When his comments became international news, Akin’s first reaction was to assume that the problem was with the use of the word “legitimate”. He said that what he meant was “forcible rape”. Over the next few days, he gradually realised that the greater problem was with his statement that the female body has a built-in alarm system to prevent pregnancy when a woman is raped. He eventually said that his statement was incorrect, asked for people’s forgiveness and their prayers. One can reasonably assume that he’s made peace with his God over the issue as he sees him in the mirror every morning.

Rep. Akin has confirmed that he’s staying in the Senate race in Missouri, despite GOP leaders pleading with him to drop out and withdrawing central funding for his campaign. John Cornyn, chair of the National Republican Senatorial Committee, accused Akin of “endangering Republicans’ hopes of retaking the majority in the Senate”. Since Akin’s comments were made public, his lead in Missouri opinion polls has turned into a nine-point lead for Democratic incumbent Claire McCaskill. He’s clearly “endangering Republicans’ hopes of retaking the majority in the Senate”.

The Renegade Raging Grannies took some time out to record this song with a message for Todd Akin. As it’s sung to the tune of Zip-A-Dee-Doo-Dah, it’s pretty darned catchy.


Most people have become used to the reality that large corporations are not charitable organisations and have profit-generation as their primary purpose. Still, no-one expected Chris Mahoney, director of agriculture trading at Glencore, to come out with this humdinger in relation to difficulties in feeding all the people on the planet: “The environment is a good one. High prices, lots of volatility, a lot of dislocation, tightness, a lot of arbitrage opportunities.” You could reasonably say that he’s just being honest – CEOs at some of the large food companies are probably rubbing their fists with glee as a result of the failure of local crops in the US Midwest and across Russia. Wholesale food prices have soared this year as crop yields have taken a beating, leading to food shortages across the world. With a few short comments, Mahoney managed to remind anyone listening that he’s planning on making a fat pile of cash out of it. There’s probably a team of PR people in his office trying to teach him how to act a little more sad about it.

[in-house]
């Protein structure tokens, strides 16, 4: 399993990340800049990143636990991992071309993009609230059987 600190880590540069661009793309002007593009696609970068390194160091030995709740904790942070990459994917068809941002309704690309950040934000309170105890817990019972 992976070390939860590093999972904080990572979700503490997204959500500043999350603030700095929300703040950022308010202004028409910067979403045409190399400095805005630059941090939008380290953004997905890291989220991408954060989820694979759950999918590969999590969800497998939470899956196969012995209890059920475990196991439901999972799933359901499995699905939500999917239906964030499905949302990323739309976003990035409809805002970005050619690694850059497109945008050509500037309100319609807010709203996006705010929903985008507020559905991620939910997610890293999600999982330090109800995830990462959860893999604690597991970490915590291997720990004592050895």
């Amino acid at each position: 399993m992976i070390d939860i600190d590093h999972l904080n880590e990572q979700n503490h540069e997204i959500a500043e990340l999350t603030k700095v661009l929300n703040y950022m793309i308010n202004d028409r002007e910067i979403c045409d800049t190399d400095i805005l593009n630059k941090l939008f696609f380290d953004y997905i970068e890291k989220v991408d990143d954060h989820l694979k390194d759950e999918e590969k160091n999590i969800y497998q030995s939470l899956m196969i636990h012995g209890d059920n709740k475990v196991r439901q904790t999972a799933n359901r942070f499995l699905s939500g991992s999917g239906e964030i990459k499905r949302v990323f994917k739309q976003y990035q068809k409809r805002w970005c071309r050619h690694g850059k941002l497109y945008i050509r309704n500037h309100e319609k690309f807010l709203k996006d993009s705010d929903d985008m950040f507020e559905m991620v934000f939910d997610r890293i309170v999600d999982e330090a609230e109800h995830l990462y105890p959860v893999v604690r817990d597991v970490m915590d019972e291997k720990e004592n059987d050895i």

Spare a thought for Ole Derje, the director of the Soli Brug Gallery in Greaaker (Norway), who has been saving his gallery some money, pennies at a time, by not using courier services to transport artworks bought for the gallery. This week a Rembrandt went missing in the post. Mr Derje said that the painting is worth 40,000 to 50,000 crowns. The Norwegian postal service is offering him compensation of about 2% of its value as it was sent via regular post. They have “advised him to use a more appropriate form of mail when sending items that are worth as much as this with the appropriate insurance connected”. Mr Derje has presumably now realised that all of the money he saved the gallery over the years by using regular post has been dwarfed by the amount of money lost when one parcel went missing.


Barack Obama is “110% behind our teachers”, according to a tweet from today. I realise that this is a personal bugbear of mine but this 110% thing has to stop. Saying that you’re 110% behind anything is bad enough on a regular day but when you’re president of the United States, you’re not helping. When you’re using the magic percentage to refer to supporting teachers, including mathematics teachers, you’re reaching for the idiot box. I didn’t think that Barack Obama would make the weekly list this early as he’s rather smarter than his predecessor but I’ve attached the tweet below for your own head-shaking pleasure.